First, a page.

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NI Protocol: Irish sea border checks to continue until Monday as Edwin Poots faces legal challenges


Checks at the Port of Larne on Thursday morning ( Colm Lenaghan/Pacemaker Press)

Checks at the Port of Larne on Thursday morning ( Colm Lenaghan/Pacemaker Press)

Checks at the Port of Larne on Thursday morning ( Colm Lenaghan/Pacemaker Press)

DUP Minister Edwin Poots is facing legal challenges over ordering a halt to Irish Sea border checks.

Emergency applications for a judicial review of his decision commenced at the High Court in Belfast today.

The Agriculture Minister had instructed officials to stop inspections on goods entering Northern Ireland from Great Britain at midnight.

Proceedings brought by two individuals were adjourned following assurances that no immediate steps will be taken in response to the order given.

A Departmental Solicitor’s Office told the court: “I can confirm the instructions shall not be acted upon before noon on Monday.”

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Mr Poots announced the move as part of the DUP’s opposition to the Northern Ireland Protocol.

Unionists claim the post-Brexit arrangements, which involve checks on British products to ensure compliance with EU laws, threatens the region’s status in the UK.

On Wednesday Mr Poots said he had received legal advice that he could direct a halt to inspections in the absence of approval for them from the wider Stormont Executive.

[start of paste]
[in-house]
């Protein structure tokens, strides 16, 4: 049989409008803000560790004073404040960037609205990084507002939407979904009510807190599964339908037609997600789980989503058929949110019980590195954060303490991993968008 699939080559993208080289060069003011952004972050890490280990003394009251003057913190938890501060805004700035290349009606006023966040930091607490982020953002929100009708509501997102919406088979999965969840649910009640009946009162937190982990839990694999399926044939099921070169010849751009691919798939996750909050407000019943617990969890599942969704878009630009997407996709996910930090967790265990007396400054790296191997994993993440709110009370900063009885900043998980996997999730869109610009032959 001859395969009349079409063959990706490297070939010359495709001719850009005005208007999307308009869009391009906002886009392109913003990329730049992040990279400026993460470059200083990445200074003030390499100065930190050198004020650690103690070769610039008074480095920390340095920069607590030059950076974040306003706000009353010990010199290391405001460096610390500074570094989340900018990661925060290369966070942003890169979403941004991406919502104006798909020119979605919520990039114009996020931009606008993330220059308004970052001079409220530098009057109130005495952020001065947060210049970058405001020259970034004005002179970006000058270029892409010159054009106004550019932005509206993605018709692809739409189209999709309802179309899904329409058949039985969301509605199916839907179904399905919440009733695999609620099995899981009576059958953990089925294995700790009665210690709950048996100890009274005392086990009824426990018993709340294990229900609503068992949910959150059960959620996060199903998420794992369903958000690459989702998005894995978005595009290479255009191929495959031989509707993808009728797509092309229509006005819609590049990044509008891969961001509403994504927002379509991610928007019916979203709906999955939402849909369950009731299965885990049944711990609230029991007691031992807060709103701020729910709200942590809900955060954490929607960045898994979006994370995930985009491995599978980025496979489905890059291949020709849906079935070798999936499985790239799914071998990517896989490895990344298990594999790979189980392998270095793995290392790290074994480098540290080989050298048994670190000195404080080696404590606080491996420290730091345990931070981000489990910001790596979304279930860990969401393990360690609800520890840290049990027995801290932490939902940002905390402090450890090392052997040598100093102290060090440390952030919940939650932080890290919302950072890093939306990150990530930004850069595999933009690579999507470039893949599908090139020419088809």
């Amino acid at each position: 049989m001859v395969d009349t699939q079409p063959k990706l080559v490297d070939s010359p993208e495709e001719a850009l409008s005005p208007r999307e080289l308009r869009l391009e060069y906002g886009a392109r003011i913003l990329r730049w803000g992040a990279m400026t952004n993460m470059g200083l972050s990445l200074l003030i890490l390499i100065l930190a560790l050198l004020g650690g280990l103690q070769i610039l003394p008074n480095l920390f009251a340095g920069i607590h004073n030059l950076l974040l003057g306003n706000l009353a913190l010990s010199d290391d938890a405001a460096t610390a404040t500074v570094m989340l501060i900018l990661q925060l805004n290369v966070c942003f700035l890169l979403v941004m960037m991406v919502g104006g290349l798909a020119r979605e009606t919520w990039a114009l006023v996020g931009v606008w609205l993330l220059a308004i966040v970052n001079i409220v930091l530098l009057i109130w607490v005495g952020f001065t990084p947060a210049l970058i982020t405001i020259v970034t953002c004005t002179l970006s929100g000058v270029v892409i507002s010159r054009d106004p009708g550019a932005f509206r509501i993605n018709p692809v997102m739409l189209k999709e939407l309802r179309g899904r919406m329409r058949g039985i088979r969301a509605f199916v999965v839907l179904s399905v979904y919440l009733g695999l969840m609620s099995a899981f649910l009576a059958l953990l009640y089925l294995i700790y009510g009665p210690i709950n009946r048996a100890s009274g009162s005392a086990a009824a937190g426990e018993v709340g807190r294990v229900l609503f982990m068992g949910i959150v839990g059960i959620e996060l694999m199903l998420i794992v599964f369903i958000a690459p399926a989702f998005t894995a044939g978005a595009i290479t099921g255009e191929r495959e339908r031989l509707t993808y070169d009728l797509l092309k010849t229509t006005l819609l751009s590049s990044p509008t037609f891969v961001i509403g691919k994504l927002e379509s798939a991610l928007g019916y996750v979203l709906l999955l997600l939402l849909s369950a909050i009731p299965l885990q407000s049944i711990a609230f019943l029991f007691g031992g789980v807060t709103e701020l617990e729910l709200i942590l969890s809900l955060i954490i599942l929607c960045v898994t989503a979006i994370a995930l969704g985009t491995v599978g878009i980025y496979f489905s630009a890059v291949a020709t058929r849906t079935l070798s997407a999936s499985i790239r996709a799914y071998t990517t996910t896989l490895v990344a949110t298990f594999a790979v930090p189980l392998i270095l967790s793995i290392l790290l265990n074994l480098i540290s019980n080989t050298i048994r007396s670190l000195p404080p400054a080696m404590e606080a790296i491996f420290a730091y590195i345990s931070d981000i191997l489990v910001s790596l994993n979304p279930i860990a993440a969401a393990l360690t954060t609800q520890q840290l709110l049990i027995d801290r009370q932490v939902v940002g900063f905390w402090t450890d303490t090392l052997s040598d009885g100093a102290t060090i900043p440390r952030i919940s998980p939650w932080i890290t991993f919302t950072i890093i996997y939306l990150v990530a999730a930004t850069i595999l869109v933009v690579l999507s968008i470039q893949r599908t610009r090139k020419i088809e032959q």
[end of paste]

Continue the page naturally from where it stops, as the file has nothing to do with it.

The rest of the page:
But the lawfulness of his decision is now under challenge.

One of the cases, brought by a man who has been granted anonymity, involves a claim that the Minister is frustrating a statutory purpose.

That individual’s barrister, Ronan Lavery QC, argued that the Executive has already dealt with the issue by allocating implementation of the Irish Sea border checks to the Department of Agriculture, Environment and Rural Affairs.

But the step taken by Mr Poots was so significant and controversial that it required full Executive consent, he contended.

Adjourning the case to Friday, Mr Justice Colton acknowledged the indication given that checks will continue until then.

He said: “On the basis of that firm, clear and unequivocal undertaking there is no requirement for the court to make any orders today.”

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